Hi Andrew.
    tanks for your Effort.
    my name is Morteza and i am learning Blender.
    I ‘m from Iran and i ‘m looking for your perfect site.

    Good luck

  • Flo

    Thank you Andrew for this tutorial! Here is my attempt :

    http://youtu.be/omkg-YWRl3k

  • JC

    Andrew or anyone…
    Why are the transparent areas of my PNG textures BLACK in render views instead of transparent? They even show correctly in the UV editor, so I know blender knows that those areas are suppose to be transparent (and also therefore I know I didn’t mess them up when making them). Kinda makes it hard to camera map outdoor scenes with trees and stuff (free form shapes) if you can’t put them in front of anything without blocking it.

    • Chris H

      The material/shader ignores the alpha channel and only looks at the RGB. And this is how it should be, The shader wouldn’t know what to do with the alpha anyways.

      What you need to do (if you’re using Cycles) is to add a mix node, connect the main material shader to the first shader input, add a Transparent Shader to the second input and connect Alpha from the image node to the factor value of the mix node.

      • mariobrega

        connect the emission shader to the BOTTOM input of the mix shader node. connect emission transparent BSDF shader to the TOP of the mix shader node. Connect alpha grey slot of the image texture node to the fac slot of the mix shader and the game is done.

  • Phuoc Can HUA
    • Charlie Ringström

      Wow! Amazing!

  • Shirsh Zibbu

    i have a question – in the video, at 10:30 & onwards, you were separating the faces of the cube to make individual objects. why didn’t you used multiple planes in the first place?

    • Austin Brennan

      I’m guessing it was easier to align the walls by starting with a cube and separating them than it would have been to have done this with separate planes. Probably just time saving there

  • alfred

    I’m just discovering this software to familiarize and efficient animator.

  • alfred

    Very outstanding tutorials, good job! I salute you…

  • Dallas Sumner
  • westeast1000

    i cant even get through step 6 :(

  • http://www.facebook.com/people/Marek-Jedrzejewski/100000433051081 Marek Jędrzejewski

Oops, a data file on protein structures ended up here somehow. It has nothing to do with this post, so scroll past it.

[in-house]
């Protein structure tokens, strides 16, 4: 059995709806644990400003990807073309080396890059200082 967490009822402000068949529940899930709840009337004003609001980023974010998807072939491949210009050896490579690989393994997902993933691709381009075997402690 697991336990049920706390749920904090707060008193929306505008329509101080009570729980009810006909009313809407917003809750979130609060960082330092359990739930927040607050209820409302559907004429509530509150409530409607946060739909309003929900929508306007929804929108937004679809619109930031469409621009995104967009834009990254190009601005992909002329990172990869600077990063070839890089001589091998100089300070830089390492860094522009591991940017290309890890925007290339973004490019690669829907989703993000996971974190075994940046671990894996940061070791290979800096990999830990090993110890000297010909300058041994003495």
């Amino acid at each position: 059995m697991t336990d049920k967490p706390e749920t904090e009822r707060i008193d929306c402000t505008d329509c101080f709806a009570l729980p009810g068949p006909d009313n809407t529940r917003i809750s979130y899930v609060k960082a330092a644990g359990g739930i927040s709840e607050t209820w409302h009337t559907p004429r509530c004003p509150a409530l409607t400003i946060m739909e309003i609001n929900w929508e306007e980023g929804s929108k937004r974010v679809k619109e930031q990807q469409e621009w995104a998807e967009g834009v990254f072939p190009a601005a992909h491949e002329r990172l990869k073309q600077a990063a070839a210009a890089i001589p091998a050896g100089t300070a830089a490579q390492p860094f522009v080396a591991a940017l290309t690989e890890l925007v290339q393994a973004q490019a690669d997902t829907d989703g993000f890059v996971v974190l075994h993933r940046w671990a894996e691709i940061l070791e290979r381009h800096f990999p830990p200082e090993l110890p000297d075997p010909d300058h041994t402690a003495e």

• Nearoo Sasquatch

    Wow THAT was amazing! I love your tutorials :D

  • Filippo Porcari
  • LOGAN

    I also was enspired… and with the tutorial and the recent post on BLAM I made this… http://www.youtube.com/watch?v=fNGO4t1dyCg
    Hope you enjoy it :)

  • Verticies

    Thanks, Great.
    Content Aware might be of use.

  • V. Kelly Bellis

    the factory got BLAMMED
    http://youtu.be/x6TPk17AmFs

    Thanks to all the folks who commented and suggested BLAM – I works great!

  • V. Kelly Bellis

    Albrecht’s apparatus

    http://youtu.be/rJpGl0DktKE

  • http://www.facebook.com/luis.clovis Luis Clovis Bonfim

    Just another BLAM tutorial:

    http://vimeo.com/35421849

  • Bob Marple

    I think your absolutely right about the illogical way blender handles UV’s (stretching after the fact, mapping, etc), I think you need to get another poll going – like the one you did where everyone voted for an upgraded render engine…. Anyway great tut!!!

  • http://www.facebook.com/marccotran Marc Cotran

    Great tut Andrew! I’m wondering if you could have used Photoshop’s Vanishing Point filter to keep the clones in perspective. I’ve found it does an awesome job of making things disappear:

    http://help.adobe.com/en_US/photoshop/cs/using/WS714a382cdf7d304e153d0941004907be29-7ff5a.html

  • http://www.facebook.com/scooter.smith.92 Scooter Smith

    Oh this is the BEST tutorial in a long time! Not that your other ones are bad, they all are brilliant, but I have ALWAYS wanted to learn this and hell I didn’t even know what the method was called. You see a lot of simple ones on tv and in documentary where the camera kinda of pans and zooms slightly, but not full blown like this. Thank you for this one :)

  • V. Kelly Bellis

    I’m still dubbing around with this exercise and thought that maybe if you could please Andrew, add a link above in the text pointing us to another how to, but specifically addressing your last bit: “Now go ahead and animate that camera!”